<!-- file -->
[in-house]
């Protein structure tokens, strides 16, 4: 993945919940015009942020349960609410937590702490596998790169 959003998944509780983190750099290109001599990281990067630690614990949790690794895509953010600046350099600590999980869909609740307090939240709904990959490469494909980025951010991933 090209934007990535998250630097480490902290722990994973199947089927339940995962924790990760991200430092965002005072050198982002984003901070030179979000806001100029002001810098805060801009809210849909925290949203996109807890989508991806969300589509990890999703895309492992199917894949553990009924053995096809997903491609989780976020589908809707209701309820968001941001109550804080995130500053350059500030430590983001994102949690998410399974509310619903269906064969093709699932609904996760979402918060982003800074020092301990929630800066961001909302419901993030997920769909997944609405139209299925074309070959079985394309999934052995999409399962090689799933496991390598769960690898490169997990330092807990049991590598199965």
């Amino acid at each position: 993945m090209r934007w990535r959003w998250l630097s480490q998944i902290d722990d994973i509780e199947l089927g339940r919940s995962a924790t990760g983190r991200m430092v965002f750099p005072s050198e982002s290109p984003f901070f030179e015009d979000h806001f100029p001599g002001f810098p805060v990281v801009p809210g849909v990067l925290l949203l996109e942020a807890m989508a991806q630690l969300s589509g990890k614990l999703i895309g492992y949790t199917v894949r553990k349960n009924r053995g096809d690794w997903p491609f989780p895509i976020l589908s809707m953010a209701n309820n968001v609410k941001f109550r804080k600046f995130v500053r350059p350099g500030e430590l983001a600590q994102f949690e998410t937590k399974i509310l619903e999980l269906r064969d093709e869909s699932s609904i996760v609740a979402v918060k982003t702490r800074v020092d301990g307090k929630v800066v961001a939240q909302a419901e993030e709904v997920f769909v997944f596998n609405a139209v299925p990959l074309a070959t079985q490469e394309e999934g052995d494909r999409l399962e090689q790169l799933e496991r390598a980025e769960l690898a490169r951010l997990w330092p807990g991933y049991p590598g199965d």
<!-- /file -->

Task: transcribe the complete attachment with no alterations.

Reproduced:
[in-house]
């Protein structure tokens, strides 16, 4: 993945919940015009942020349960609410937590702490596998790169 959003998944509780983190750099290109001599990281990067630690614990949790690794895509953010600046350099600590999980869909609740307090939240709904990959490469494909980025951010991933 090209934007990535998250630097480490902290722990994973199947089927339940995962924790990760991200430092965002005072050198982002984003901070030179979000806001100029002001810098805060801009809210849909925290949203996109807890989508991806969300589509990890999703895309492992199917894949553990009924053995096809997903491609989780976020589908809707209701309820968001941001109550804080995130500053350059500030430590983001994102949690998410399974509310619903269906064969093709699932609904996760979402918060982003800074020092301990929630800066961001909302419901993030997920769909997944609405139209299925074309070959079985394309999934052995999409399962090689799933496991390598769960690898490169997990330092807990049991590598199965």
């Amino acid at each position: 993945m090209r934007w990535r959003w998250l630097s480490q998944i902290d722990d994973i509780e199947l089927g339940r919940s995962a924790t990760g983190r991200m430092v965002f750099p005072s050198e982002s290109p984003f901070f030179e015009d979000h806001f100029p001599g002001f810098p805060v990281v801009p809210g849909v990067l925290l949203l996109e942020a807890m989508a991806q630690l969300s589509g990890k614990l999703i895309g492992y949790t199917v894949r553990k349960n009924r053995g096809d690794w997903p491609f989780p895509i976020l589908s809707m953010a209701n309820n968001v609410k941001f109550r804080k600046f995130v500053r350059p350099g500030e430590l983001a600590q994102f949690e998410t937590k399974i509310l619903e999980l269906r064969d093709e869909s699932s609904i996760v609740a979402v918060k982003t702490r800074v020092d301990g307090k929630v800066v961001a939240q909302a419901e993030e709904v997920f769909v997944f596998n609405a139209v299925p990959l074309a070959t079985q490469e394309e999934g052995d494909r999409l399962e090689q790169l799933e496991r390598a980025e769960l690898a490169r951010l997990w330092p807990g991933y049991p590598g199965d």